The government undertook to impose more austerity measures last month to secure a second 130 billion-euro aid package from the European Union and the International Monetary Fund.

The 7,000 ministry employees, including 950 archaeologists and 2,000 guards, are responsible for 19,250 archaeological sites and monuments; 106 museums and collections of prehistoric, classical and Byzantine antiquities; 366 projects and hundreds of excavations. They have a budget of 498 million euros that the EU co-finances, according to the statement.

“We are not overstaffed, nor are we being overpaid,” the group said. A new hire earns 670 euros a month after tax and other contributions, compared with 880 euros a month in 2009.

Receipts from visits to museums and archaeological sites rose 4.6 percent to 47.3 million euros in the first 11 months of 2011, the Hellenic Statistical Authority said on March 8.

Funding for museum security will be cut 20 percent, the archaeologists said. This comes after two big robberies in January and February, one at the Archaeological Museum of Olympia, birthplace of the Olympic Games, the other at the National Gallery in central Athens. Three paintings were stolen from the gallery, including one donated by Pablo Picasso.

http://www.ekathimerini.com/4dcgi/_w_articles_wsite1_1_12/03/2012_432460

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  Quote TheAlaniDragonRising Quote  Post ReplyReply Direct Link To This Post Posted: 13-Mar-2012 at 23:11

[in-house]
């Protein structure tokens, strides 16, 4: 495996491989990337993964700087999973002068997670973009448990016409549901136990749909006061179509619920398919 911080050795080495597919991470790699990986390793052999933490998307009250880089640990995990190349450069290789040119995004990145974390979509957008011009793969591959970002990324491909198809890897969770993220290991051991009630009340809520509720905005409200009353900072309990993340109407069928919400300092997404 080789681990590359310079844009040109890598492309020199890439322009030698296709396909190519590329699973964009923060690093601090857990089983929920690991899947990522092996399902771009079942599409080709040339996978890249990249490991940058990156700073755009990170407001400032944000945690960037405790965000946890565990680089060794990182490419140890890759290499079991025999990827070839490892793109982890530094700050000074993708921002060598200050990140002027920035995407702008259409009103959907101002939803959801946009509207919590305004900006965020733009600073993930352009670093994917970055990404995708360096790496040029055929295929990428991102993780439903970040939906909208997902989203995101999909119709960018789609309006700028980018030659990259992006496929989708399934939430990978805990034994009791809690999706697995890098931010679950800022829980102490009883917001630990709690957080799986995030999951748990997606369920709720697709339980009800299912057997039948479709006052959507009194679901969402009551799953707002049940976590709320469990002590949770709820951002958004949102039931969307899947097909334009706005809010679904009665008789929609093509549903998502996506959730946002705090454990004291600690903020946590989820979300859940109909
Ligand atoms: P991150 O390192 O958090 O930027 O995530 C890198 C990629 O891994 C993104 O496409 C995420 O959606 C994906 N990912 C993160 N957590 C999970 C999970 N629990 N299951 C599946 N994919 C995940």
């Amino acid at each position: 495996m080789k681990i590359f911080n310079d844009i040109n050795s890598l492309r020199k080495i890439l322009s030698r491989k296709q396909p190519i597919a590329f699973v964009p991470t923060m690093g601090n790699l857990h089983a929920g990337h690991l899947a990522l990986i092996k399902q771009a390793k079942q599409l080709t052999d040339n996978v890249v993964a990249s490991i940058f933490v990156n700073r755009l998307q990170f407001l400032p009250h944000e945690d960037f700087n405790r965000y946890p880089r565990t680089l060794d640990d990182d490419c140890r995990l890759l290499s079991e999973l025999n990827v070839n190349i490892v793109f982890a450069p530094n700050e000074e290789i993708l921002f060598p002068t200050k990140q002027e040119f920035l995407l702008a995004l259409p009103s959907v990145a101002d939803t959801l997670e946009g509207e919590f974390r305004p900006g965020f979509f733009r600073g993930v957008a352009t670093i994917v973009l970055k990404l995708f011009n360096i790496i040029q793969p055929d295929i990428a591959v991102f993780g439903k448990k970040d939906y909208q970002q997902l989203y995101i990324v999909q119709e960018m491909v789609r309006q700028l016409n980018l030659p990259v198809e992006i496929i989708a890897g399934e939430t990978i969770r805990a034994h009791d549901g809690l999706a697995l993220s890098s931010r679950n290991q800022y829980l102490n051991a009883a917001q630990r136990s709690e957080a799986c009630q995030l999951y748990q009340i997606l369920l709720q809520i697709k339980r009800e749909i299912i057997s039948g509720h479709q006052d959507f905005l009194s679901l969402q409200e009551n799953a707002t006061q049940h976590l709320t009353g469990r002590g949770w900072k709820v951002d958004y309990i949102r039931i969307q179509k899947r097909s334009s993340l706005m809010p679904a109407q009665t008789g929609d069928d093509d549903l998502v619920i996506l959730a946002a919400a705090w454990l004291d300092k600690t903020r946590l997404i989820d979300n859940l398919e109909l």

Oldest human-shaped 'haniwa' in Japan found in Shimane Prefecture

Fragments of fifth-century clay figures shaped in human form have been found at a burial mound here -- the oldest such figures ever discovered in Japan, according to local officials.

The terra-cotta "haniwa" figures are presumed to have been made for ritual use and buried with the dead in ancient Japan. The six figures were unearthed from the Ishiya burial mound in the Shimane Prefecture capital of Matsue, local board of education officials said on March 8.

Two of the six figures depict sumo wrestlers, two are in the form of warriors, and one depicts the chair portion of a seated human. Archeologists believe the remaining one may depict an aristocrat.

One of the sumo wrestling figures shows the lower part of a human body dressed in a loincloth with spiny weapons attached to the ankles. The height of the complete figure is estimated to have been approximately 110 to 120 centimeters.